Moby Dick Chapter 28 - 30
Chapter 28 - 30
Ahab/Enter Ahab; To Him, Stubb/The Pipe
Several days pass, with Ahab still staying below deck, and Ishmael's anticipation of seeing him grows. Then, one day, when Ishmael comes up for his afternoon watch, he finds the captain standing on deck, staring out to sea. He is a feverish, intense looking man, with a vivid line running down from his hair through his neck, and possibly even the length of his entire body. There are holes made for his ivory peg leg on either side of the deck, and Ahab stood in one of them, with an air of determination and royalty about him.
Eventually, he goes back into his cabin, but he continues to make appearances above deck, and the gradual improvement of the weather improves his spirit.
"More than once did he put forth the faint blossom of a look, which, in any other man, would have soon flowered out in a smile." Chapter 28, pg. 103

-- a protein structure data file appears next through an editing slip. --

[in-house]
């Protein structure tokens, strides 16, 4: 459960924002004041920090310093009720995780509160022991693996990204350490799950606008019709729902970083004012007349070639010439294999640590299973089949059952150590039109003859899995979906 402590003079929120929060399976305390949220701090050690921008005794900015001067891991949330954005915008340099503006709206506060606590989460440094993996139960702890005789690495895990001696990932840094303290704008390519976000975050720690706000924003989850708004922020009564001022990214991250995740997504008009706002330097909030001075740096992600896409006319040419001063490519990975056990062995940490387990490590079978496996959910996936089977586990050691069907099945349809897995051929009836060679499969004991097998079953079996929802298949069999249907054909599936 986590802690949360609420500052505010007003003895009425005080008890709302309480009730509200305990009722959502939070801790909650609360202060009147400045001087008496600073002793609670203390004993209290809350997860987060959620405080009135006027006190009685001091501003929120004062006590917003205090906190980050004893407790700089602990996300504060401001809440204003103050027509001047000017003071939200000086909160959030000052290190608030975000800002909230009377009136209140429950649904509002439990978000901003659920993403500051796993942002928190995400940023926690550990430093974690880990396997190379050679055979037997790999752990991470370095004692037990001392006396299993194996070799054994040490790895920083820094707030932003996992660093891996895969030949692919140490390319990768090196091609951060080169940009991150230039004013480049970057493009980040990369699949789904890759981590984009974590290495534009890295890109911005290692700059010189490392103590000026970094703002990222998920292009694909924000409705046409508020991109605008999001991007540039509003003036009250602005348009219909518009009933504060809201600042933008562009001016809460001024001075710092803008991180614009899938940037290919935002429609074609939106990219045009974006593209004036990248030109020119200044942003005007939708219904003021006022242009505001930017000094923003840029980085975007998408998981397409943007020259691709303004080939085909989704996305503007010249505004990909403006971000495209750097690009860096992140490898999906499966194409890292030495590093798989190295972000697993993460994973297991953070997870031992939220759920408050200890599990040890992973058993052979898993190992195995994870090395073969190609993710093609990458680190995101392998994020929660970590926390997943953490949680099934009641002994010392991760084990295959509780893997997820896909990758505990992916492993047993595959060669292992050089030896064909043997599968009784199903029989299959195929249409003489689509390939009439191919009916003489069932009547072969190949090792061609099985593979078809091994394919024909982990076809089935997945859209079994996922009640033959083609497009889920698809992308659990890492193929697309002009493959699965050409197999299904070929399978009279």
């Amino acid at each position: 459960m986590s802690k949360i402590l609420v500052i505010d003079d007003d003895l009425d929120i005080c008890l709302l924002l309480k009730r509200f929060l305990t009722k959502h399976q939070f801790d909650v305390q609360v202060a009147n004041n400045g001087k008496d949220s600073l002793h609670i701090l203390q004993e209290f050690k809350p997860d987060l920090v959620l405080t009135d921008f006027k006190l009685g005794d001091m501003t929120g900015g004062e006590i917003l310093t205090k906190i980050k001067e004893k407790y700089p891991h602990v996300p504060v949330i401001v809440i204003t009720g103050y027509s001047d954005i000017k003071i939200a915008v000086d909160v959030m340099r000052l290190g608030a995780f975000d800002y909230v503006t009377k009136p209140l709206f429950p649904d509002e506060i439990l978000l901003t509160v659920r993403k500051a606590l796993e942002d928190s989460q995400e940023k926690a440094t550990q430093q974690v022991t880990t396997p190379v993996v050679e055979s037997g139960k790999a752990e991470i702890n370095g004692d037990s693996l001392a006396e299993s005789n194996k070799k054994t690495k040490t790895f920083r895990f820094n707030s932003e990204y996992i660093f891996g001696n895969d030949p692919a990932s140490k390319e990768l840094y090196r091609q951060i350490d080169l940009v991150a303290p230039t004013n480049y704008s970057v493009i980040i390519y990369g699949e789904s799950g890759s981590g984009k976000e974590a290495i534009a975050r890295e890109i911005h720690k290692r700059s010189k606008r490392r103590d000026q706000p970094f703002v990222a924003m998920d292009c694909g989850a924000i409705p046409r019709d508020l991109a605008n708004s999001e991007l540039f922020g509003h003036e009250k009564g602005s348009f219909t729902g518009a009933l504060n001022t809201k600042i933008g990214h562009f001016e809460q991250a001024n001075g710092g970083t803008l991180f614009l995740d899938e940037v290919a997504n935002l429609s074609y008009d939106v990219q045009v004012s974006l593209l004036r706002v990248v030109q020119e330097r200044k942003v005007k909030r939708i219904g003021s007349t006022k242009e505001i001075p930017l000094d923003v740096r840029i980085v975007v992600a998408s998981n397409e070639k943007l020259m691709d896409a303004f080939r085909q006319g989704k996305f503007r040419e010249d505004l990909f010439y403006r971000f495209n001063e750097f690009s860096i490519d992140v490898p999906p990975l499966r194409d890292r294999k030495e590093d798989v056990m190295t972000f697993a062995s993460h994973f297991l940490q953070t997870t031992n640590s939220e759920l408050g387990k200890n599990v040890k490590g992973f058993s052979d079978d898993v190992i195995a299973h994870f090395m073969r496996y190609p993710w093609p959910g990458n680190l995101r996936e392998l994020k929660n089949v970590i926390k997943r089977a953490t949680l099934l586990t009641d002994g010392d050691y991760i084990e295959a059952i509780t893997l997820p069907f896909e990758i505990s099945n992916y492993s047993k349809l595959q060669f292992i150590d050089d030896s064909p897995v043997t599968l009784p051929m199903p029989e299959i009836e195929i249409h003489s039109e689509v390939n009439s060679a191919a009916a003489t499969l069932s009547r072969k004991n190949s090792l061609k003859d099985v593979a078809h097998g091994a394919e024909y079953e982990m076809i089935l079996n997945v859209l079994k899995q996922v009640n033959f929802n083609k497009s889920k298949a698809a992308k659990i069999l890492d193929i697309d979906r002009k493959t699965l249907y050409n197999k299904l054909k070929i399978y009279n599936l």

More time passes, and as the ship goes further into the Tropics, Ahab spends more and more time up above deck, unable to sleep. One night, when he is pacing back and forth, Stubb comes up, and asks if there is any way the sound of Ahab's peg leg could be muffled. Ahab snaps at him, and when Stubb holds his ground, Ahab advances on him in such a fearsome manner that Stubb retreats. Going back to his bed, he doesn't know whether to go back up and strike Ahab, or to pray for him.
After Stubb leaves, Ahab calls for his pipe and stool. He tries to smoke, to soothe his nerves, but it fails to calm him.
"'What business have I with this pipe? This thing that is meant for sereneness, to send up mild white vapors among mild white hairs, not among torn iron-grey locks like mine. I'll smoke no more-'" Chapter 30, pg. 107
And with that, he tosses the pipe into the sea, and begins to pace the deck again.